Best Starting Hands – Poker Tutorials

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Learn what are the best starting hands in poker from poker champion Nick “Nicky Numbers” Brancato in this Howcast video.

Hey, I’m Nicky Numbers, a Professional Poker Player, whose going to talk to you today, about the best starting hands in poker. Now, when most people are talking about poker, they mean No Limit Hold Em. The best starting hands in that game are, big cards, and big pairs. So, hands like Ace, King. Especially Ace, King, suited are incredibly valuable.

This is a true, premium hand. Another example would be pocket Queens. Any pocket pair of Tens, or higher, is going to be a premium one. Hands like Ace, Queen, are also incredibly valuable, because they flop top pair regularly. Ace, King, for example, flops top pair, 30 percent of the time. Big pocket pairs have tremendous value because often they’re an over pair to the board, and when they’re not an over pair to the board, sometimes they flop sets, which are really strong hands. A set is when you have a pocket pair, and then a third card that matches these two, comes on the board, so, you have three of a kind. Now, these are traditionally thought of as the categories of hands that are premium holdings. Pocket Tens are better, Ace, King, Ace, Queen. You only get dealt one of these hands, 4.7 percent of the time. That’s about once, every other round, if there’s ten people at your table. So, these are infrequent occurrences. If this is all you play, you’re going to end up playing way too tight. There are other hands that also play well in No Limit Hold Em, and have tremendous value. And the deeper stacked you get, meaning the more big blinds you have, the better these other hands will play.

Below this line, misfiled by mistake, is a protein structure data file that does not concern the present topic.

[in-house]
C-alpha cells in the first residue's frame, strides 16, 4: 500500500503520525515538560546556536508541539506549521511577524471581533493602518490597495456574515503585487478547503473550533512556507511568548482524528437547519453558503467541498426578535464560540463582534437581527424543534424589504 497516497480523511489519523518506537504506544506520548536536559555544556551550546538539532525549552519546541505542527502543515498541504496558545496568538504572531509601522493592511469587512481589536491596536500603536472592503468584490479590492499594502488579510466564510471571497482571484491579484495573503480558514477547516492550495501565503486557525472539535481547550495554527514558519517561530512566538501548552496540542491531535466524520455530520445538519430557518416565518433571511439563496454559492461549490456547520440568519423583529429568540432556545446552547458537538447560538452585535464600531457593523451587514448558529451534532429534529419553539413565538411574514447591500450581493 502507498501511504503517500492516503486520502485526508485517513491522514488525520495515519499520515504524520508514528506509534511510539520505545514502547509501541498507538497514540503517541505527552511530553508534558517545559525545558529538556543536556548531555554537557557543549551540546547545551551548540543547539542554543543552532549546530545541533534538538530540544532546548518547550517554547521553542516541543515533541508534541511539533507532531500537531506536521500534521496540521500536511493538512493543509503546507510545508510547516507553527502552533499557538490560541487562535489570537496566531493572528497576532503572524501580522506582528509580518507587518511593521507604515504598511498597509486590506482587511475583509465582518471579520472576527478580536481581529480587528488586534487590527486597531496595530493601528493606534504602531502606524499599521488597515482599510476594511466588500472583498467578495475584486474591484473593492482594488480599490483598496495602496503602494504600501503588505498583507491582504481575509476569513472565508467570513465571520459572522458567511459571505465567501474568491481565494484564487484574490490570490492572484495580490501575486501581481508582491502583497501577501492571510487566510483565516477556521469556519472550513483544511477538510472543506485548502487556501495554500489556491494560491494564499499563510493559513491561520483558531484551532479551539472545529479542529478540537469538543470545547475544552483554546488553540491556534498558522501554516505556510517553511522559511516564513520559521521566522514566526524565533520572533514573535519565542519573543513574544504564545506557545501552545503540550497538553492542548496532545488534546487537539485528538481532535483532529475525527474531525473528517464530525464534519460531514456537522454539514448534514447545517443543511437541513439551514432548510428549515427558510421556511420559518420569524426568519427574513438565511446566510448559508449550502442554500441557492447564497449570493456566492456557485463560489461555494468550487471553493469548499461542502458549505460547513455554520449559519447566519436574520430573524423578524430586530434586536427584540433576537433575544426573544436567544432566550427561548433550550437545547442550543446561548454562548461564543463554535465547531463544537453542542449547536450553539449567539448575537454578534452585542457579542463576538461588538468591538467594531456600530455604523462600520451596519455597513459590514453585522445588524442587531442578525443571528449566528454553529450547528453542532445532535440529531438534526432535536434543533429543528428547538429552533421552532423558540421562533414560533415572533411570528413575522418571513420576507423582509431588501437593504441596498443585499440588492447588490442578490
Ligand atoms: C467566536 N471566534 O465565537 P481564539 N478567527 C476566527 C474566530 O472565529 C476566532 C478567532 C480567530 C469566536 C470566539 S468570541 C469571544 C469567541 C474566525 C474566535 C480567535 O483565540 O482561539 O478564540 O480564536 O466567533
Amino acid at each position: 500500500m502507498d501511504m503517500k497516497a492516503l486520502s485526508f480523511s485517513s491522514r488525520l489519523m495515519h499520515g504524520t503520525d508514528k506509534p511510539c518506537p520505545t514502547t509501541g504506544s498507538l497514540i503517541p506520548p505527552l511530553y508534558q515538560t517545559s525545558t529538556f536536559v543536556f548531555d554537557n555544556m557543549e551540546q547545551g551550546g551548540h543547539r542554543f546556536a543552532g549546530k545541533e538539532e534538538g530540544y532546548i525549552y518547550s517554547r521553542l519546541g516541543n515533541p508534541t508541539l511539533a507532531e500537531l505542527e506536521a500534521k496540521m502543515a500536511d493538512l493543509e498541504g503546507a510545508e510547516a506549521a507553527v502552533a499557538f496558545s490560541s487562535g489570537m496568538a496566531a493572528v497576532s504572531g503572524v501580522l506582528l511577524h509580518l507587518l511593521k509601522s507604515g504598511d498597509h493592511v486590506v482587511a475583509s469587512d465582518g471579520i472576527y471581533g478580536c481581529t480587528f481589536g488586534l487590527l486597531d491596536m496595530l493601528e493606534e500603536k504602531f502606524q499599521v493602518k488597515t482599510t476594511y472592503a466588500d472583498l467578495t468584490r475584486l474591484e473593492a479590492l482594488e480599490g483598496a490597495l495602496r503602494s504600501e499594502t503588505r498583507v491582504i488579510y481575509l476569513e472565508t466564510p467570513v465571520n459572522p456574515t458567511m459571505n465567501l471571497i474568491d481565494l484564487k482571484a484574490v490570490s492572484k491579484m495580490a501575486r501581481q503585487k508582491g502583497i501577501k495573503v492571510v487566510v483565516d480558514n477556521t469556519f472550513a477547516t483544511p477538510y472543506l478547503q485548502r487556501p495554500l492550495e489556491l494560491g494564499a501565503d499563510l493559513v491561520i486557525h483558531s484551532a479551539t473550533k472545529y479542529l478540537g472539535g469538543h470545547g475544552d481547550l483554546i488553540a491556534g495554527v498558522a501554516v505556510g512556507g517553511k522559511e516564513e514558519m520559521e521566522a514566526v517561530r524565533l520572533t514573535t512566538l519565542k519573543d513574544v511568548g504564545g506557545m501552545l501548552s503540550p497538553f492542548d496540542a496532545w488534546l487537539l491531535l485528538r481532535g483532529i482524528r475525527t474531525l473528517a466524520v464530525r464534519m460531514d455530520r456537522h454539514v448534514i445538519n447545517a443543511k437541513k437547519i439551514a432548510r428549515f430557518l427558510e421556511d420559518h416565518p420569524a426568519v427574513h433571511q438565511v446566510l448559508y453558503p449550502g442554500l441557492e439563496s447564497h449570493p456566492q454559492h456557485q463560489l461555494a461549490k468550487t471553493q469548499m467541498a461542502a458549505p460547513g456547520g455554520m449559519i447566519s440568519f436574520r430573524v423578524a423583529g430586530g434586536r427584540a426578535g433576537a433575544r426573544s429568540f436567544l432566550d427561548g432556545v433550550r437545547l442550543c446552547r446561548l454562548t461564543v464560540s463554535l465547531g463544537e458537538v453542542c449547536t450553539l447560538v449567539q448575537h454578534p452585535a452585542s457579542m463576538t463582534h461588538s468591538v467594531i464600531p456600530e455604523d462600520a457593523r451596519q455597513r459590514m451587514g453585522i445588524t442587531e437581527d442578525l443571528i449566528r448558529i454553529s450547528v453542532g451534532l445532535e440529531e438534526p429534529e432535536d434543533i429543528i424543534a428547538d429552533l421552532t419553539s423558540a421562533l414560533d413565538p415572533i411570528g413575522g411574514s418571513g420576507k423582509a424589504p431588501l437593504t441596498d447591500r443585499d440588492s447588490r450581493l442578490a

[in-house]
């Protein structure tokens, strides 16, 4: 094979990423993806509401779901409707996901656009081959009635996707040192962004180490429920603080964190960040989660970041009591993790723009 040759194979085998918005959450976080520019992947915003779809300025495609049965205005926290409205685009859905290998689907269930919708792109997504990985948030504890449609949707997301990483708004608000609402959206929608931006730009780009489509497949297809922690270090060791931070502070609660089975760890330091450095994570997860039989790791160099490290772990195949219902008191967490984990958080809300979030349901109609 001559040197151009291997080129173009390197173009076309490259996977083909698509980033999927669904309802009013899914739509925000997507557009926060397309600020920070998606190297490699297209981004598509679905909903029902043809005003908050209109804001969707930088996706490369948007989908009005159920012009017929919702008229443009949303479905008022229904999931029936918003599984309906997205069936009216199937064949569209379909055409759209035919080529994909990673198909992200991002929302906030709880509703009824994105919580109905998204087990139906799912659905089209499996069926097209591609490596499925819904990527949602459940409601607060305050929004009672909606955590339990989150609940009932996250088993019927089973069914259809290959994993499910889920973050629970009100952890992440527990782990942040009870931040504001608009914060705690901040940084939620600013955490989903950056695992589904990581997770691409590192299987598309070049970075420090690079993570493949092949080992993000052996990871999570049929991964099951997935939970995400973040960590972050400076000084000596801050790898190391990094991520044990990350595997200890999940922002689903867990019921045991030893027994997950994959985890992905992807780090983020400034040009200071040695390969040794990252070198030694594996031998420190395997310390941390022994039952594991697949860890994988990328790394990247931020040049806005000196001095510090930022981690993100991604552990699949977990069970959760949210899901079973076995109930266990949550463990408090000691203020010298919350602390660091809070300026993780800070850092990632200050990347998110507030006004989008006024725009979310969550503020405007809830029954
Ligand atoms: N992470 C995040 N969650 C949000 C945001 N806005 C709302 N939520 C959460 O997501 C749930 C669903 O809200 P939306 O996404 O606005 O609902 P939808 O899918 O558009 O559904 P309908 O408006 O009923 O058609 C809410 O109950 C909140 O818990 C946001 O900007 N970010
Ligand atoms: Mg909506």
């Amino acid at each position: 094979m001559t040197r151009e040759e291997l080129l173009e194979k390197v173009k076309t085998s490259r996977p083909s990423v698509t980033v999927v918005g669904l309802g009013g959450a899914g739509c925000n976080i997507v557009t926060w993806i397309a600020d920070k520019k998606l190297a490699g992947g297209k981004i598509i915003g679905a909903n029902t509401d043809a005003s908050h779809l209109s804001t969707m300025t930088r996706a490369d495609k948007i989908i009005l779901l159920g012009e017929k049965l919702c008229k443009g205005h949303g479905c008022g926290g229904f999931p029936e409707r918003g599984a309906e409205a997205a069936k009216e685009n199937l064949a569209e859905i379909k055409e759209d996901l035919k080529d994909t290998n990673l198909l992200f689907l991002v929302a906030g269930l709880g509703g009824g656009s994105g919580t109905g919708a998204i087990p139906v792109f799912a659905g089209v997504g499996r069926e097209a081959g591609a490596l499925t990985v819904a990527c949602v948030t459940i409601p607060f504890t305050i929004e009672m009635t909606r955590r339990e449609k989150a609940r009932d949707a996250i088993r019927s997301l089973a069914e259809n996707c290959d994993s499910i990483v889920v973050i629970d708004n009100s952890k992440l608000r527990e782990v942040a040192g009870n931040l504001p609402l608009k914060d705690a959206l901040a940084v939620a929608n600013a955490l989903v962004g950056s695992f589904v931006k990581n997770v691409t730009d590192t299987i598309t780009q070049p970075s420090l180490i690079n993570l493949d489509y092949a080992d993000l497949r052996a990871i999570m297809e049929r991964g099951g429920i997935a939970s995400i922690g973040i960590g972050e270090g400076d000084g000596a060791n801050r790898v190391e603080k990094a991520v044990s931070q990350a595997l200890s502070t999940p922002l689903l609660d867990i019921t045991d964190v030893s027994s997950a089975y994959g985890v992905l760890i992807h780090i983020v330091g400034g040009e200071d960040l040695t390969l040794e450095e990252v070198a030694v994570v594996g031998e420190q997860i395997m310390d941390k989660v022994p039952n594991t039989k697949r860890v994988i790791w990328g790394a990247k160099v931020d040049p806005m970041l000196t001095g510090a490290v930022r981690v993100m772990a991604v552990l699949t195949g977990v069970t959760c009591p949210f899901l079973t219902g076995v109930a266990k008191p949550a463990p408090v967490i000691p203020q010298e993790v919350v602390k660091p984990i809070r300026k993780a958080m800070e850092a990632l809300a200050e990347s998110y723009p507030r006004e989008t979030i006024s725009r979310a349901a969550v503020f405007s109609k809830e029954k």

Hands like pocket Deuces. A pocket pair is going to flop two pair, or better, about 12 percent of the time. It’s an incredibly powerful hand, and the most likely hand of any, to flop a monster, pocket pairs. Another valuable hand is suited connectors, cards that are directly connected to each other, and are of the same suit. So, they’re sequential, like, Six, Seven. Another example, would be a suited one gapper, like Seven, Five, or, a suited two gapper, like Seven, Four. Cards that have no gaps, and are directly connected, have one gap, or two gaps, and are suited, have tremendous play ability in No Limit Hold Em. For example, a true suited connector, like, Four, Five suited through Jack, Ten suited, is going to hit the flop to make a big hand, or a draw of Eight outs or more, about a quarter of the time. On the surface, it looks like you only have Seven high, but these cards work tremendously well together, and create a synergy that results in the hands having a lot of value in their ability to continue passed the flop. Another example, is a suited Ace, like Ace, Six, or Ace, Deuce.

These cards work in a very similar way to suited connectors, suited one gappers, and suited two gappers. Basically, you want to play hands that are able to continue pass the flop, regularly. And when I say continue pass the flop, regularly, I mean continue pass the flop in a comfortable way. Imagine having a hand on the flop, and your opponent makes a bet, and you’re comfortable continuing to call, or raise. Imagine being on the flop, and making a bet, and your opponent raises you. And you’re able to comfortably continue by calling that raise, or, even re-raising them back. That’s what you’re looking for when you’re picking hands, pre-flop. Hands that interact with the flop in multiple ways, and are often able to continue passed the flop, and regularly go to show down.

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